Charlie Spears at the Explore More Discovery Museum in Harrisonburg, Virginia, July 16, 2019. (Nina Alabanza)
Charlie Spears at the Explore More Discovery Museum in Harrisonburg, Virginia, July 16, 2019.

Nina Alabanza

The way children learn is by interacting

Downtown museum gives children a new place to learn

July 17, 2019

Melanie Veith and Lisa Shull have both dedicated hours and hours to the Explore More Discovery Museum in downtown Harrisonburg over the last 16 years, and it wasn’t their first teaching experience. Both had experience with teaching before coming on staff at the museum. 

Veith is the program manager and organizes the summer camps and field trips just to name a few jobs. Shull started off as a founder and “lead volunteer” in the first year of the museum when the all-volunteer staff toured Harrisonburg.

Now, Shull is the executive director, a position she has held since the museum moved into its brick-and-mortar location in October 2003. 

The two both believe that the kids in the community should learn through hands-on learning. 

How has working here impacted your life?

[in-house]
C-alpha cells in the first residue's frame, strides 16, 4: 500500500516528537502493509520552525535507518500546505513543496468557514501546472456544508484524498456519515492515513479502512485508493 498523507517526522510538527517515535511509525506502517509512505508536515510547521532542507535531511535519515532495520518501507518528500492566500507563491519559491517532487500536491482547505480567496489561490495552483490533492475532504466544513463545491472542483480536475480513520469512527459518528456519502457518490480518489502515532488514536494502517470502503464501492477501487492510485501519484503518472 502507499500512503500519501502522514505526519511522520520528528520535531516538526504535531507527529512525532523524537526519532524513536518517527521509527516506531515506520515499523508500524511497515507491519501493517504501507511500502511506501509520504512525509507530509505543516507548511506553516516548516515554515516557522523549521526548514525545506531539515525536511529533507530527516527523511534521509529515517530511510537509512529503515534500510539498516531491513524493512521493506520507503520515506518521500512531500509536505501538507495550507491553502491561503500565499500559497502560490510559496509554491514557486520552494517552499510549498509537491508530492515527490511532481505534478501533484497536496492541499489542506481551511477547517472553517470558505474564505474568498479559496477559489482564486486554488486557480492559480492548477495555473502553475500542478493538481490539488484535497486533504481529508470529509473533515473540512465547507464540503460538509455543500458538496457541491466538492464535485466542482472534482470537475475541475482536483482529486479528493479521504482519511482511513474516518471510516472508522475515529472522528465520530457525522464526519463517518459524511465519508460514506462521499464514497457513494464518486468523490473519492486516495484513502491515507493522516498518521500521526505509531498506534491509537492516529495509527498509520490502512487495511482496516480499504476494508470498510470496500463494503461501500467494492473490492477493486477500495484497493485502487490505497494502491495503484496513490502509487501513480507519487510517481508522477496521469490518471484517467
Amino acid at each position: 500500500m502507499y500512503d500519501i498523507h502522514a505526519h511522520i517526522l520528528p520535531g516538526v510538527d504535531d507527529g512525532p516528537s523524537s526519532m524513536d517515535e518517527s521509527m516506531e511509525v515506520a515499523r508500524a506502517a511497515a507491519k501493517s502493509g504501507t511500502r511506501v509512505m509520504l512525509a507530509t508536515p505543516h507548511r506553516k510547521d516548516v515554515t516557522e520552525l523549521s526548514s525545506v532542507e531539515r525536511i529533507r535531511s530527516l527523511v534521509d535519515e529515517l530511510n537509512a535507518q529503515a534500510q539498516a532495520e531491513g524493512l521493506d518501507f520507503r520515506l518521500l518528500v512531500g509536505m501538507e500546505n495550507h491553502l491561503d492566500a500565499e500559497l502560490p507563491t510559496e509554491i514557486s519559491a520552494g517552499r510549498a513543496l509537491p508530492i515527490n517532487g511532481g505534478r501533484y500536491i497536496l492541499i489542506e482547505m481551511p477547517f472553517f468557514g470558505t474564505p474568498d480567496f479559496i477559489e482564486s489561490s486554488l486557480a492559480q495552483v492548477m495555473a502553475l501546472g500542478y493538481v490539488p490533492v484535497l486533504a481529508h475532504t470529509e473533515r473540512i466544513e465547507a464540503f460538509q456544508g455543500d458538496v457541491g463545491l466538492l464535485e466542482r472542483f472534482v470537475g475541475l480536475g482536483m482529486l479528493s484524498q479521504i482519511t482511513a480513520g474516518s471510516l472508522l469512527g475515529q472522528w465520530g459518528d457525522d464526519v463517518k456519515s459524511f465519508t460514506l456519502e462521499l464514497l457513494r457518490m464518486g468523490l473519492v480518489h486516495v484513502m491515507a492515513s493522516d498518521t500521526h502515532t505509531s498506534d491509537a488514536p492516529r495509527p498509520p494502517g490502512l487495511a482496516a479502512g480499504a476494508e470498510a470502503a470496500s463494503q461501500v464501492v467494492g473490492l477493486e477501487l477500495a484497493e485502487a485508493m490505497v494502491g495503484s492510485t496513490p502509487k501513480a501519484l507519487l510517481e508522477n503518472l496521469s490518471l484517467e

Veith: “Well I’ve been here for 16 years, so what started out as sort of a volunteer commission to keep myself busy turned into my career. I used to teach and I decided not to go back to the classroom and to stay here instead.”

Why’d you decide to stay here instead without going back to teaching?

Veith: “There’s a lot more freedom, it was also a lot more flexible. I don’t have to worry too much about SOLs. We follow SOLs for our field trips and things like that and we try to correlate them, but I teach what I want to teach when I want to teach it here.”

What are some of the things you do when you teach just by yourself?

Veith: “We have a Harry Potter summer camp with a potions class, which is really just chemistry, we do (herbology) class which is really just teaching them about plants and photosynthesis. You’re still teaching science and math and writing but you’re going it this fun way.”